I was excited to be invited to the UK debut screening of Steak [R]evolution in London last week. This follows the search of documentary film director Franck Ribière and famous French butcher Yves-Marie Le Bourdonnec, for the best steak in the world.
Yves-Marie made the British media headlines recently, when he was drummed out of the French Butchers’ Federation for declaring that British grass-fed beef was better than French beef! The film explains why he believes this is so.
For an hour and a half we were whisked from New York to Yorkshire, from misty Scotland to Japan, and from the wide-open Pampas, to Sweden, Spain, Canada and Corsica.
There was an incredible array of vastly different looking breeds, from elegant Longhorns to rotund Wagyu, from frisky Aberdeen Angus to the Tiger breed in Corsica which have fascinating stripy flanks.
We also saw literally hundreds of T-bone Porterhouse steaks – the double delight of sirloin steak on one side, fillet on the other. They were admired, chopped, seasoned and seared in hot pans or barbequed on a grill or open fire – an indulgent feast for meat-eaters’ eyes, which left us yearning for our own plate of steak and chips well before the film had finished.
The pleasure of eating
And that was what this odyssey was really all about – the ‘pleasure of eating’ Franck said at the start; taking time to find the best quality food, cooking it well and enjoying the results.
Yves-Marie declared that by relying mainly on the ‘athletic’ breeds of Blonde d’Aquitaine, Limousin and Charolais and finishing them on grain-based diets, French meat is good for stews and boiling, but cannot take centre-stage on a plate.
Aberdeen Angus, Belted Galloway, Hereford and Longhorn, when grass-fed all have the perfect flesh for steak, thanks to the marbling of fat – which weaves its way through the muscle, producing unbeatable texture and flavour. He declares that the best rearers in the world are the British, and that 100% grass-fed is the future for beef production.
Grass-fed certainly makes it to the top of Mark’s hit parade, particularly when compared to the commodity, corn-fed, feedlot beef produced in North America. He even raised, fattened, slaughtered, cooked and ate his ‘own’ grass-fed beef cow called Fleurance. She was consumed in delicious family meals and her hide now adorns their living room floor to remind them just how good she was.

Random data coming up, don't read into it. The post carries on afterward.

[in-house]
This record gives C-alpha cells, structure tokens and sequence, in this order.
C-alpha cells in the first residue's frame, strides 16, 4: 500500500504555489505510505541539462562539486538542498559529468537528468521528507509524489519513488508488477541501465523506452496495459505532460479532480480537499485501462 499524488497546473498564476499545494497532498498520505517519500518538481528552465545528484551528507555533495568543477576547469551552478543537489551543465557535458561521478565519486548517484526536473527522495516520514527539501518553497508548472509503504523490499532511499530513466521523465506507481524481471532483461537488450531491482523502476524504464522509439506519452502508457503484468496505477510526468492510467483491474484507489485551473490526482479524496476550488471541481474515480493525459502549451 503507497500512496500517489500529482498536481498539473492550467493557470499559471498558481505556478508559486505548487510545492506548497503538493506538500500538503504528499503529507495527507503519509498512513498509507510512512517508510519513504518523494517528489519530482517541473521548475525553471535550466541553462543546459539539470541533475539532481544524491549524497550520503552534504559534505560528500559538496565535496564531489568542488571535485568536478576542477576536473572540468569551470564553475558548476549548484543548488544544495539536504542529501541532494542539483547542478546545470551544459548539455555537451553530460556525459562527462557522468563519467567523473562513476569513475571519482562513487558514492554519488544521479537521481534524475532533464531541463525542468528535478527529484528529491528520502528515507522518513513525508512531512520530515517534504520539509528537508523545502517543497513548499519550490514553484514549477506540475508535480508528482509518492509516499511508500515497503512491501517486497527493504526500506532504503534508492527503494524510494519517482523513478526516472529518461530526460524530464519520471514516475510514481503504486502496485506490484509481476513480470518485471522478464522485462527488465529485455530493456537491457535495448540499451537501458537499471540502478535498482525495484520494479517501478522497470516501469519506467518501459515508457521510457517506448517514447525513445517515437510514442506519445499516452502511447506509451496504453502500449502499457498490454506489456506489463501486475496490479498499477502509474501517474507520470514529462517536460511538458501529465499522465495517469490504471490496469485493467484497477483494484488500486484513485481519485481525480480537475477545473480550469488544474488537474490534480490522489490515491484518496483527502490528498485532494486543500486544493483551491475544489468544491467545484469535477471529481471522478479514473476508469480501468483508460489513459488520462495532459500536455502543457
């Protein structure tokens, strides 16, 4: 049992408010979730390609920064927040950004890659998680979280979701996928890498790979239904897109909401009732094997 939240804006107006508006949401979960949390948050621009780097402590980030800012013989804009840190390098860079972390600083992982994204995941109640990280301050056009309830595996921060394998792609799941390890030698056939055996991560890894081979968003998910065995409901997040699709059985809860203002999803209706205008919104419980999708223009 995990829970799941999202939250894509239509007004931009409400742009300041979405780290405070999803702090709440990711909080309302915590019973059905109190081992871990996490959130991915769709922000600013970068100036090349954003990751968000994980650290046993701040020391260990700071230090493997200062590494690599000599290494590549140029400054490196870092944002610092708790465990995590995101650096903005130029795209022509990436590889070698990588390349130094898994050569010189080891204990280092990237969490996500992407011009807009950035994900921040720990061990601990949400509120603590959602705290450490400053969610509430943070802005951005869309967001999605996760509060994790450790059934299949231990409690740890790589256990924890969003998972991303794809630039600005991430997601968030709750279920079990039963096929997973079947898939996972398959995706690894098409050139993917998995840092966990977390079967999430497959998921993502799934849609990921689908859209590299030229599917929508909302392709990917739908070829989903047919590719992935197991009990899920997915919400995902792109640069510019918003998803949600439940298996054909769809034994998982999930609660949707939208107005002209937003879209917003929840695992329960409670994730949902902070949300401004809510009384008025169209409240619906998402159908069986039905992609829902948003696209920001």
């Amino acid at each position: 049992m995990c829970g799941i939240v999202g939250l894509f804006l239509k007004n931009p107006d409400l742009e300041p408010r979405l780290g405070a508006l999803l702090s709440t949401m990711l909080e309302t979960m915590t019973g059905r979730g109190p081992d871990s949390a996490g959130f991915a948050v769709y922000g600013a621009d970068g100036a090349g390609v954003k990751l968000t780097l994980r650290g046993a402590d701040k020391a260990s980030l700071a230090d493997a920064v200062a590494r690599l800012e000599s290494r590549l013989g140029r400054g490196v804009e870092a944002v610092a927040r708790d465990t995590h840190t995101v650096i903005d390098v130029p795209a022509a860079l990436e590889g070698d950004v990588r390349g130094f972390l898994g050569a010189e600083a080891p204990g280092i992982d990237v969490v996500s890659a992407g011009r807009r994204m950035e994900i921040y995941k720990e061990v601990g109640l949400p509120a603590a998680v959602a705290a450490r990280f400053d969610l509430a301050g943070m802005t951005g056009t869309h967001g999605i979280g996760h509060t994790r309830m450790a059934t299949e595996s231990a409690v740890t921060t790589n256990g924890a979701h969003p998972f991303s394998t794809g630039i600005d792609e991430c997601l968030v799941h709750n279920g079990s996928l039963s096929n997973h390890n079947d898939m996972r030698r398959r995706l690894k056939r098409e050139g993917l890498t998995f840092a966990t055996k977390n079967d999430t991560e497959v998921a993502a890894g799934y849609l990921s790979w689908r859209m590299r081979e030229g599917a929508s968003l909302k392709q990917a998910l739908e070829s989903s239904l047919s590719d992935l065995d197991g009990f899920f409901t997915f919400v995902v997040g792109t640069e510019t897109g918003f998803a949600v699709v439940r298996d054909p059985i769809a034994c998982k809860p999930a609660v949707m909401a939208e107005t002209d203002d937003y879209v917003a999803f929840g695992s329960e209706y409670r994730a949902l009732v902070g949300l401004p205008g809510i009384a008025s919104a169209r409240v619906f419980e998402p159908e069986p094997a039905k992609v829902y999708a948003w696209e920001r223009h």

What about Wagyu?
Kobe and Matsusaka beef from Japanese Wagyu beef cattle is very highly priced and sought after, but looked unappealing in the film to my English eye.
While mollycoddled with massages and Mozart, they are stuffed full of starchy feeds to pile on the pounds. The result is a carcase that is more white than red with the meat looking more like salami than steak. The depth of taste is said to be amazing, but I think I need to try some to be convinced. But at £150 or more per kg that’s not likely to happen soon!
Full marks to Swedish entrepreneur Anders Larsen for trying to combine the best of two worlds with his iWagyu brand.
He is building up a grass-fed Wagyu beef herd using top American genetics. The cattle are free to roam healthy Scandinavian pastures and produce healthy, tender, unique-tasting meat.
Top of the steaks
So where did Franck find the best steaks?
Well Tim Wilson’s 35-day dry-aged porterhouse steaks came a well-deserved second. He keeps his Longhorn cattle predominantly out on mixed species grass fields on the edge of the North York Moors, selling the meat through his Ginger Pig butchers shops and the Hawksmoor steak restaurants in London.
Tim also bemoaned the fact that many British farmers now use continental breeds and feed grain to fatten cattle quickly – leading to a less flavoursome and disappointing meat.
Top spot was taken by Spanish butcher/chef José Gordon of Bodego El Capricho near Lèon. He buys mature working ox bulls and retires them, literally putting them ‘out to grass’ for a few years. He spends time with them, getting to know their characters – the most placid produce the best meat he said.
At the end they can be 15 years old and weigh up to 1600kg – more than twice the size a beast in the UK would be slaughtered at. In the film, José gives one enormous bull that towers above him, a good scratch and a tickle before letting him out in what looked like his garden, to have a romp and a play!
“Gradually I came to the conclusion only a happy cow will produce a good steak,” says Franck. “It is not strictly a question of maturation or cooking, but a genuine and strong bond between man and animal is essential. The man who keeps talking to his animals and feeds her for 15 years before killing her, is guaranteed to produce better meat in the end.”
Keeping all beef cattle until they are teenagers is not realistic for most commercial farmers, butchers and retailers – but this film certainly gives a big thumbs up to traditional British breeds, fed natural, home-grown diets, and meat that is matured with care and cooked with love. So three cheers for that!
Interestingly members of the Pasture-Fed Livestock Association are also experimenting with ‘cow-beef’ – older grass-fed animals past breeding age or no longer needed. Excellent feedback on taste and flavour especially when slow cooked. And pasture-fed cow bones make excellent, mineral-rich, nutritious bone-broth.